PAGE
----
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US Secretary of the Interior addresses national park funding, Wabanaki sovereignty in visit to Maine

In her first visit to a national park as Secretary of the Interior, Deb Haaland joined Maine's Congressional Delegation at Acadia National Park.

WINTER HARBOR, Maine — The U.S. Secretary of the Interior Deb Haaland made a timely visit to Acadia National Park this week as millions of Americans are expected to travel there again this summer.

Haaland's two-day trip was spent speaking with Maine's congressional delegation about investment in public lands, national parks, and how those investments will modernize park infrastructure and support local jobs.

Haaland, the first Native American to be named a Cabinet Secretary, also met with Wabanaki tribal leaders during a series of meetings and events. The conversations focused on strengthening Tribal sovereignty in Maine.

“We’ll always welcome the tribes to approach us, we want to work with them on any issues they have," Haaland said at a press conference Friday.

Credit: NCM

That press conference took place outside the Schoodic Institue at Acadia as Haaland and Maine's Delegation spoke more about the proposed investment that would upgrade several areas around the park.

“We value the outdoors here in Maine, it’s our biggest asset," Governor Janet Mills said. 

The Great American Outdoors Act was passed last year and set aside funding for National Parks and land conservation. $7.6 million of that funding will go towards rehabilitating the wastewater systems in Acadia's Schoodic District. 

Maine’s congressional delegation Susan Collins (R), Angus King (I), and Representatives Chellie Pingree (D) and Jared Golden (D) all co-sponsored the Great American Outdoors Act.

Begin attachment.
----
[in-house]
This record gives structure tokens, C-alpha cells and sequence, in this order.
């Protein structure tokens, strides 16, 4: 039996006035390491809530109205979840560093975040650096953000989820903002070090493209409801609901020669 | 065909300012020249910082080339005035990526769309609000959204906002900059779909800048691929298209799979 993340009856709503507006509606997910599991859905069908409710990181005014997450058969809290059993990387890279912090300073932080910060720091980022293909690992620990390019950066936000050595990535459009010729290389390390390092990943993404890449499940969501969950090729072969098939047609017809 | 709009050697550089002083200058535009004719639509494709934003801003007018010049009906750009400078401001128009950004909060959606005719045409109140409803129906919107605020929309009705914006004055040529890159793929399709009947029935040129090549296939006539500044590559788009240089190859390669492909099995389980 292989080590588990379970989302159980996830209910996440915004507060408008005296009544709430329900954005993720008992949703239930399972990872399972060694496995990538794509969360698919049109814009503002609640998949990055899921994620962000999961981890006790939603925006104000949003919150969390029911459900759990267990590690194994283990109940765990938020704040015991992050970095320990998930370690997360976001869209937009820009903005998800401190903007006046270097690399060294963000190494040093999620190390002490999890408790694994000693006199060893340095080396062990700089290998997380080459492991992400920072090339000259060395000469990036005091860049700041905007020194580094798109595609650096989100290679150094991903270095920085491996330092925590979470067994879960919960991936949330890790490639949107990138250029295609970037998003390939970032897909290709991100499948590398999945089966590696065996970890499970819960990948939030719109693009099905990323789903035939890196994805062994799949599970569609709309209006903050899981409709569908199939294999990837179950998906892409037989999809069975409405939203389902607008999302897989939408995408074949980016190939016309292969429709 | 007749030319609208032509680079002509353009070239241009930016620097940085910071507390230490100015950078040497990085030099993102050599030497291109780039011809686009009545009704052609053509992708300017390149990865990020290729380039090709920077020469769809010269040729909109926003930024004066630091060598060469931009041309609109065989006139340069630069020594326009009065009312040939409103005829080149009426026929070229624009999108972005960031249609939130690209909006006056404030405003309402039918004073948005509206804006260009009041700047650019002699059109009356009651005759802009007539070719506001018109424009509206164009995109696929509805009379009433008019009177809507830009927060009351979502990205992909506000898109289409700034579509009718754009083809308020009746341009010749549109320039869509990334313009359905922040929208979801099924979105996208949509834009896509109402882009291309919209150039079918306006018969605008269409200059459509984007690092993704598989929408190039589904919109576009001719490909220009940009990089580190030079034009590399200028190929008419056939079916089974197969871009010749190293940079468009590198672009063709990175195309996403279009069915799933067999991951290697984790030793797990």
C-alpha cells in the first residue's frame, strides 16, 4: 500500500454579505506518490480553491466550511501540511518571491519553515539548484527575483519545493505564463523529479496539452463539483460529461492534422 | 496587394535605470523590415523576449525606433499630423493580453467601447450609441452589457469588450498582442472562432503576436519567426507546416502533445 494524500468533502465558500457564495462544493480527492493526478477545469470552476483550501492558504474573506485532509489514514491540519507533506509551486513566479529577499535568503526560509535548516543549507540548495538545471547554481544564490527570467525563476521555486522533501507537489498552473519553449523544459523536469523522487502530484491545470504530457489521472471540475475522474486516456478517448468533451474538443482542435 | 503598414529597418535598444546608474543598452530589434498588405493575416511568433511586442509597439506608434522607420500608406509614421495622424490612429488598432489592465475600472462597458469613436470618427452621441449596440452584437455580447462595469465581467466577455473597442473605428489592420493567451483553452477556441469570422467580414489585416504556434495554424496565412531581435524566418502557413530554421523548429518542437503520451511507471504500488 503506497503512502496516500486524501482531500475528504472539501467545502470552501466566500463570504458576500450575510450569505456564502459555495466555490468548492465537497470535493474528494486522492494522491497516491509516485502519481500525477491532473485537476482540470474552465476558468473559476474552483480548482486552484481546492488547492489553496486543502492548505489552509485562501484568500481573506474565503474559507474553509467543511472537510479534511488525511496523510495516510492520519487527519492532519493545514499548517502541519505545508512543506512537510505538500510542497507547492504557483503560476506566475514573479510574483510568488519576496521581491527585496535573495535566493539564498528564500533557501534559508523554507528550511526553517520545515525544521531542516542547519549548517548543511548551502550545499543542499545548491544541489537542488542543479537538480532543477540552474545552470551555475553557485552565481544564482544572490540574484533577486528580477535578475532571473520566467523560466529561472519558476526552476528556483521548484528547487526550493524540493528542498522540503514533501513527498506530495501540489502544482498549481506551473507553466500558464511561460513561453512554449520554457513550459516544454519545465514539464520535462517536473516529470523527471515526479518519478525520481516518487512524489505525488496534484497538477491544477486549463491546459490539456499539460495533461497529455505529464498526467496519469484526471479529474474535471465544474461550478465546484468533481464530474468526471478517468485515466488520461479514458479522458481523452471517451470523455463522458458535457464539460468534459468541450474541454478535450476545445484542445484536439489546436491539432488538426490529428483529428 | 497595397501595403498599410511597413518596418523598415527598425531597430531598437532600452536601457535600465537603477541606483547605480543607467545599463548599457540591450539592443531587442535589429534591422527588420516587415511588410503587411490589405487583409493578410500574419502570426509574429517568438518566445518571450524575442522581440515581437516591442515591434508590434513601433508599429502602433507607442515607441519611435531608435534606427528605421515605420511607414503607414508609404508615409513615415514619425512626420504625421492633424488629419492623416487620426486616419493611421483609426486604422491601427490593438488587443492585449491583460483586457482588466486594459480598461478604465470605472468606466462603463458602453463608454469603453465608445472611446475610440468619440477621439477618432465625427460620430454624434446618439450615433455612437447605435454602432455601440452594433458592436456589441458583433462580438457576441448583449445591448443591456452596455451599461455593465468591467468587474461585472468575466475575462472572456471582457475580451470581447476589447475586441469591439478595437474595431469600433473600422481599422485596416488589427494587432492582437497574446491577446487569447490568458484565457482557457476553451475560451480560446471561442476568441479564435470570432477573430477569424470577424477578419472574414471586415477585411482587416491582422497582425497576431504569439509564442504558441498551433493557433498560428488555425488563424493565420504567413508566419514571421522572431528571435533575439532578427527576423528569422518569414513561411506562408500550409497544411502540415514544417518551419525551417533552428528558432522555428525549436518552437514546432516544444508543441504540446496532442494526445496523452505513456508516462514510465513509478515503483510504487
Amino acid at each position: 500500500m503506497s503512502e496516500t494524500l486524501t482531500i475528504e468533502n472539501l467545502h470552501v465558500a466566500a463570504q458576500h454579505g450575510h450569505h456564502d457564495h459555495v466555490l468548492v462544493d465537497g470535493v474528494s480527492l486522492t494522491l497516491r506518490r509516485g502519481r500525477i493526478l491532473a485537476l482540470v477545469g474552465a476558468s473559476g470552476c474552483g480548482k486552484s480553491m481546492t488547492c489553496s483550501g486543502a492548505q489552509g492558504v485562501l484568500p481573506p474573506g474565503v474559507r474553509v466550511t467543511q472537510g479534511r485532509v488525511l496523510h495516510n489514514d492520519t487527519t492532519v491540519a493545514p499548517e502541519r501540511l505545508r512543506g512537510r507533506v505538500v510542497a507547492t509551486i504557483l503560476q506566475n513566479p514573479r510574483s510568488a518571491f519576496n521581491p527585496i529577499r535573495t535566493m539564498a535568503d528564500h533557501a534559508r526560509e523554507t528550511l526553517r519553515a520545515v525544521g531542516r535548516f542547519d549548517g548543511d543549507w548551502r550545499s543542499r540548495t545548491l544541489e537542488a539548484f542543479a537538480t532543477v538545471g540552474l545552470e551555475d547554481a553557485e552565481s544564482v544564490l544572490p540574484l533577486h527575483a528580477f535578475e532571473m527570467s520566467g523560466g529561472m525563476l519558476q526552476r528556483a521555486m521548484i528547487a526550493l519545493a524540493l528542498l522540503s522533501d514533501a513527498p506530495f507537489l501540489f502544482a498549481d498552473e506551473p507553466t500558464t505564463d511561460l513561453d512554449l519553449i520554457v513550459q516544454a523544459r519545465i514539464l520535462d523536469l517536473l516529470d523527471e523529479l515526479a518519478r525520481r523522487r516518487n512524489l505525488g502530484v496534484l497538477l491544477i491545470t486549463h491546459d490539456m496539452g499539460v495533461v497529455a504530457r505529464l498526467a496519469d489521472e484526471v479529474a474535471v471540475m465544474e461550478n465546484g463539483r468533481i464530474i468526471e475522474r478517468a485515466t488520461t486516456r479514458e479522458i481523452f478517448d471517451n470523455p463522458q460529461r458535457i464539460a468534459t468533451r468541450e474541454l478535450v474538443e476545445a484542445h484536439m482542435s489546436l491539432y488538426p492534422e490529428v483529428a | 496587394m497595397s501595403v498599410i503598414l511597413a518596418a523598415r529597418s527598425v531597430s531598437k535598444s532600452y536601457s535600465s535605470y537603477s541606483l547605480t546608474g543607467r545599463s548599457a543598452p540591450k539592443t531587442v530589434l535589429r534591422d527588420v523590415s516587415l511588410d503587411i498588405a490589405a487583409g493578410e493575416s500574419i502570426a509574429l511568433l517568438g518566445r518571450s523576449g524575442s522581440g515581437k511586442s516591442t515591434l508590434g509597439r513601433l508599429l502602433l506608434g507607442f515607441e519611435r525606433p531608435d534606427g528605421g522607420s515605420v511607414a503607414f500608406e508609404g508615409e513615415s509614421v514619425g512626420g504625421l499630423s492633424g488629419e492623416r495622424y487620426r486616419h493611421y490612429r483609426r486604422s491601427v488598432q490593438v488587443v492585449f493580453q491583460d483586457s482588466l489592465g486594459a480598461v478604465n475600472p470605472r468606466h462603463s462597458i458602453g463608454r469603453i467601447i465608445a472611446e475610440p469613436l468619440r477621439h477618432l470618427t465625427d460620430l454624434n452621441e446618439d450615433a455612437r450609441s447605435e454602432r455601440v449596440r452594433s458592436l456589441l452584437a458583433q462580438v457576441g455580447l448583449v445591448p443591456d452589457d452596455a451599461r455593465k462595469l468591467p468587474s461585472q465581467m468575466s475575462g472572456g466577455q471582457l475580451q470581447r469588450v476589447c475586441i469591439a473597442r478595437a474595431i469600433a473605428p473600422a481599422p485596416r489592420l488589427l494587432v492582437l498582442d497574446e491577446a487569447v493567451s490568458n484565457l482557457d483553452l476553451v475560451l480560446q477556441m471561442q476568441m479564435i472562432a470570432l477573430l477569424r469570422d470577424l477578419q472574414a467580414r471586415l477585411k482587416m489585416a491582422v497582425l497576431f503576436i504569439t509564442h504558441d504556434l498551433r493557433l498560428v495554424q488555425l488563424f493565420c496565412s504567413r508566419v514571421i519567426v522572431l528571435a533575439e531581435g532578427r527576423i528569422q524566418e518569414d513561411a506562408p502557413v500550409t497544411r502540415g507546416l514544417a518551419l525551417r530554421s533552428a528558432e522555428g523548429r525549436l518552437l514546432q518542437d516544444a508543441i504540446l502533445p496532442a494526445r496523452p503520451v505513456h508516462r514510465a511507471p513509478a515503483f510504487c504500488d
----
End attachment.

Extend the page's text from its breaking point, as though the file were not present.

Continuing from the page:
Under that same project, $5 million would be set aside for deferred maintenance for Acadia. Senator King said one of the first upgrade projects includes the Park's maintenance building.

“To me, it’s perfect symmetry that you’re using deferred maintained money to rebuild a maintenance facility," King added.

Haaland also said $1.3 million in proposed funding would support the Schoodic Education and Research Center. The money would come from President Joe Biden's proposed budget and will fund additional staff at Acadia to focus on natural resource management.

One part of the Great American Outdoors Act includes the Land and Water Conservation Fund. Biden's proposed budget would set aside $200,000 to acquire land and build a public transportation hub and parking to provide access to the one lighthouse in Acadia. 

Credit: NCM

Haaland and Maine's delegation began their day Friday with a sunrise event with members of the Wabanaki as well as a performance by acclaimed cellist Yo-Yo Ma.  

“It’s hard to put in the words the beauty that you see," Haaland said when talking about the views at Acadia. “That is what we want, to share this beautiful land with as many people as possible.”

This was Haaland's first trip to Maine and the first visit to a National Park in her new role. 

“You live in an incredibly beautiful state. It is my first trip to Maine, hopefully, it will not be my last," she added. 

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